Madam Speaker, Members of Congress, Distinguished Guests, Friends, and absent friends.
Lá Fhéile Pádraig Shona Daoibh go léir. Happy Saint Patrick’s Day.
Madam Speaker, a good guest always returns the hospitality. I am delighted that since our lunch here a year ago I have been able to welcome you in Ireland.
This visit was an opportunity to renew our transatlantic friendship – a friendship built on an historic bond between our countries that goes back centuries.
Much has changed in the few short months since your visit.
Our nearest neighbour, the United Kingdom, has now left the European Union, after signing a legal undertaking which includes provisions to safeguard the Good Friday Agreement.
The Northern Ireland Assembly has reconvened.
We have lost dear friends and warriors for peace, including former Deputy First Minister Seamus Mallon and Congressman Elijah Cummings.
In Ireland, we had an inconclusive general election, and a new Government has yet to be formed. And Covid 19 reminds us that we, humans, are not masters of our world.
In this world of change, three things have stayed constant.
The first is Ireland’s commitment to staying at the heart of the European Union and at the centre of EU-US relations.
The second is our conviction that the challenges we face – whether it’s the coronavirus or climate change, international security or international trade– these challenges are more easily overcome together, in a spirit of partnership.
The third is our determination that, whatever lies ahead, we will protect the achievements of the peace process and the Good Friday Agreement. Thank you for sharing this determination.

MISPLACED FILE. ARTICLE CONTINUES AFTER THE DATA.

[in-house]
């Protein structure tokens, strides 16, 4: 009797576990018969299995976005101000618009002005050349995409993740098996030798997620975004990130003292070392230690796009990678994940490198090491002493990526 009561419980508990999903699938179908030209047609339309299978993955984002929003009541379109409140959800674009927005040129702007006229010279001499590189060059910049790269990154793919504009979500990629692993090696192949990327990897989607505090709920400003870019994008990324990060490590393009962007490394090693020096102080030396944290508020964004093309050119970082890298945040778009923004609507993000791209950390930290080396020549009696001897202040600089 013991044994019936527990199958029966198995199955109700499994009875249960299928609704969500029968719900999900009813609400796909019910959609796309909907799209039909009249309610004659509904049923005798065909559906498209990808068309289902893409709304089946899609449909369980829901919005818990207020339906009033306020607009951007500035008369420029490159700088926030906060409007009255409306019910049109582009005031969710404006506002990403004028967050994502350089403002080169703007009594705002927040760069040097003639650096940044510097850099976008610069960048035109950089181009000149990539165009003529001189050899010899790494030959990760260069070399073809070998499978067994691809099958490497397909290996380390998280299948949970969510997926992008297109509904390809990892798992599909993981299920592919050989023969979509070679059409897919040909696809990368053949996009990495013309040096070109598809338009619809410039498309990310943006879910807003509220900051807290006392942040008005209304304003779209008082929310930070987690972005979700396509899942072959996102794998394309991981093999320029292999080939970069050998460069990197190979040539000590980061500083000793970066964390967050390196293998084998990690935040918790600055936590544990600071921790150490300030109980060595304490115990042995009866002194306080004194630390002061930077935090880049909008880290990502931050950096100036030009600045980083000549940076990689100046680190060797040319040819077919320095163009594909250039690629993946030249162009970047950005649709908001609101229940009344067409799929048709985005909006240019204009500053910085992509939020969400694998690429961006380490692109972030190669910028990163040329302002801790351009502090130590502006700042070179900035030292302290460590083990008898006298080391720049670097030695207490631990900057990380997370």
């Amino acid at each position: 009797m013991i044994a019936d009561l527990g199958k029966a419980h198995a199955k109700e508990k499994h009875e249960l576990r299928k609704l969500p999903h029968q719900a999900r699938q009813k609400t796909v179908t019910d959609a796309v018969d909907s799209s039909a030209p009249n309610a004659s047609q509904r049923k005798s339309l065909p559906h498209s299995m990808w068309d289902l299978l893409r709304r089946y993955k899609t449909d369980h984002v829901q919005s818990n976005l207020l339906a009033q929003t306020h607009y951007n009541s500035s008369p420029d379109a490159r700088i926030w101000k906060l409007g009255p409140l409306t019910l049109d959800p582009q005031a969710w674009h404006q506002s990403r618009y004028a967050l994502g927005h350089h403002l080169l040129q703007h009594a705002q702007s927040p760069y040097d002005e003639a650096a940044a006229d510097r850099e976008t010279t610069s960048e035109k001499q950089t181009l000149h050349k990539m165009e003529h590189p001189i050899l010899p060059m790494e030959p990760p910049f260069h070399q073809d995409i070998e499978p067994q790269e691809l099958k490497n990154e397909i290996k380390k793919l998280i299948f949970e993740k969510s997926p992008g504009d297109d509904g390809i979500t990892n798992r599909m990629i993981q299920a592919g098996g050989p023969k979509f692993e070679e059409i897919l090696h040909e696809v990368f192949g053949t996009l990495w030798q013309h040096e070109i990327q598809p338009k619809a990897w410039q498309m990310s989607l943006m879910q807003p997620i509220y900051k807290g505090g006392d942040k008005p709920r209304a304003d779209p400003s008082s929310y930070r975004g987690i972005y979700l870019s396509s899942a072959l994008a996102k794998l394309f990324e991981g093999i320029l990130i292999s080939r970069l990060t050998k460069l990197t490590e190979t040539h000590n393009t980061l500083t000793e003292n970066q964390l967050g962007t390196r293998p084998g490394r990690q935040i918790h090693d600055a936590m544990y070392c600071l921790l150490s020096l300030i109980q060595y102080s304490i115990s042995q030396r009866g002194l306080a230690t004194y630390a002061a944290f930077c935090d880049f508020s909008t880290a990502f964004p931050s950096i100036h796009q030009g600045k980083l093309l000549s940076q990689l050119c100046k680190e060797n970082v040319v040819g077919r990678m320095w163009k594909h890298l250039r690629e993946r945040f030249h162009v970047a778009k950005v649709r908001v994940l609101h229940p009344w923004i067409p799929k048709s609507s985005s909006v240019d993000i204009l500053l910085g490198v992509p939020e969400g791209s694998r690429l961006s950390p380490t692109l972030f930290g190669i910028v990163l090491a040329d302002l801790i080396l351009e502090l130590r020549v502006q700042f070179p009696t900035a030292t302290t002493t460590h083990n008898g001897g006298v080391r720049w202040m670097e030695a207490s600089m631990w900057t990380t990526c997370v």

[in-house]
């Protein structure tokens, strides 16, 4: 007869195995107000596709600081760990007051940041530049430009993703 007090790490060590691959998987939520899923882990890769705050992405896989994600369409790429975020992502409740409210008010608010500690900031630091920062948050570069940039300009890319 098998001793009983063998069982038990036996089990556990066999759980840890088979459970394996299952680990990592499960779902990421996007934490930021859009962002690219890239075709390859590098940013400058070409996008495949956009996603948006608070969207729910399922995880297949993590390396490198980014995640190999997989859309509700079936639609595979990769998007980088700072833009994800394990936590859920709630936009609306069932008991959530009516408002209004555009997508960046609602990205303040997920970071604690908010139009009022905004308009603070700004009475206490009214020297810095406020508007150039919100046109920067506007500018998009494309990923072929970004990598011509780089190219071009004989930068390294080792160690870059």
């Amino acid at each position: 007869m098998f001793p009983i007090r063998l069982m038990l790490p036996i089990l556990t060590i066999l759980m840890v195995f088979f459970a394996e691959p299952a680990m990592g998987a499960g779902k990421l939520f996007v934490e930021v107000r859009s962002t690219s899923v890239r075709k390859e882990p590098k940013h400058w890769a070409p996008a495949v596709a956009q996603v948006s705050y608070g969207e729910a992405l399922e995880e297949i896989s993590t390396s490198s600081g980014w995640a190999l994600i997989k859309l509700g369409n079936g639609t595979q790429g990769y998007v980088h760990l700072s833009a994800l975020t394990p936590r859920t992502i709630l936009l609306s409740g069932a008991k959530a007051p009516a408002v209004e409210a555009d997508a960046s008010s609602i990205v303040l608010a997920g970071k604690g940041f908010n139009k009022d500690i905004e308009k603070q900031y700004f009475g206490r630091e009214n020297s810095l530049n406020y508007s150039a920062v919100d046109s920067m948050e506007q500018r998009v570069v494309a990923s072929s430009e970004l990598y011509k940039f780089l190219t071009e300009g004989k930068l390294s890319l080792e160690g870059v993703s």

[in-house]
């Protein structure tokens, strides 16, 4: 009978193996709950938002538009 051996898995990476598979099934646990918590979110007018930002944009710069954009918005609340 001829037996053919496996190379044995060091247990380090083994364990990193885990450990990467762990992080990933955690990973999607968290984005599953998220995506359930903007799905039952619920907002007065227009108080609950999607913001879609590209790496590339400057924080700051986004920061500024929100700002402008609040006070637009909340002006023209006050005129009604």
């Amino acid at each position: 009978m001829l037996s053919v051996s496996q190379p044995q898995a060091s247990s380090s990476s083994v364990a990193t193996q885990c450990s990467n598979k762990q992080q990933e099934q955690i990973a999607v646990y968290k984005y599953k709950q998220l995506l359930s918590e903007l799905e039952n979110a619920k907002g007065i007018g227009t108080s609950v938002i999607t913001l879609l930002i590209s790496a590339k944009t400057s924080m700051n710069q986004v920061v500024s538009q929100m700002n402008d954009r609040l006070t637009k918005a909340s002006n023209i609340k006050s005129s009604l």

On behalf of the Irish people, I also want to say thank you to the members of the Friends of Ireland Caucus.
For your heartfelt interest in Ireland.
For promoting ever-deeper bilateral relations;
For seeking a fair resolution for the plight of the undocumented Irish in America and indeed undocumented people from other countries.
And for working to ensure that a new generation of talented, hard-working Irish men and women can contribute to this great country. In this respect I warmly welcome the news that, on Monday, the House passed the E3 visa bill unanimously. We are grateful to all the Friends of Ireland, in Congress and in the Administration, who have supported this effort. We now look forward to seeing the bill being progressed in the Senate. I know we can count on your continued support to bring this process to a successful conclusion.
The co-chairs of the Friends of Ireland Caucus, Richie Neal and Pete King embody the bipartisan principles on which the Friends were founded four decades ago.
As you know, this year will be Pete’s last in office.
One of the Fighting Irish at Notre Dame, and later one of the legendary Fighting 69th, Pete has been a straight-talking fighter for peace and his actions helped change the course of history.
Pete, I believe that without all of your efforts Ireland’s peace process – one of the great achievements of US foreign policy – could not have been secured, and may not have endured. Thank you, sincerely from the bottom of my heart.
During the War of 1812, two British warships were captured by the USS Constitution, commanded by Captain Charles Stewart. Stewart ended his career as an admiral, and the most senior ranking officer in the US navy.
His Irish grandson was named after him, and became one of the greatest political leaders in my country’s history, and one of my personal heroes.
His name was Charles Stewart Parnell and 140 years ago he was invited to speak before the House of Representatives, becoming the first Irish political leader to do so.
Parnell’s vision for Ireland in the 19th century is finally being realised in the 21st. We are an independent, free and prosperous country, at peace at home, and with a place in the world.
So much of what we achieved is thanks to you, and so much of what we want to achieve depends on that same friendship.
With that in mind.
In that spirit.
Lá Fhéile Phádraig daoibh.
Happy St Patrick’s Day.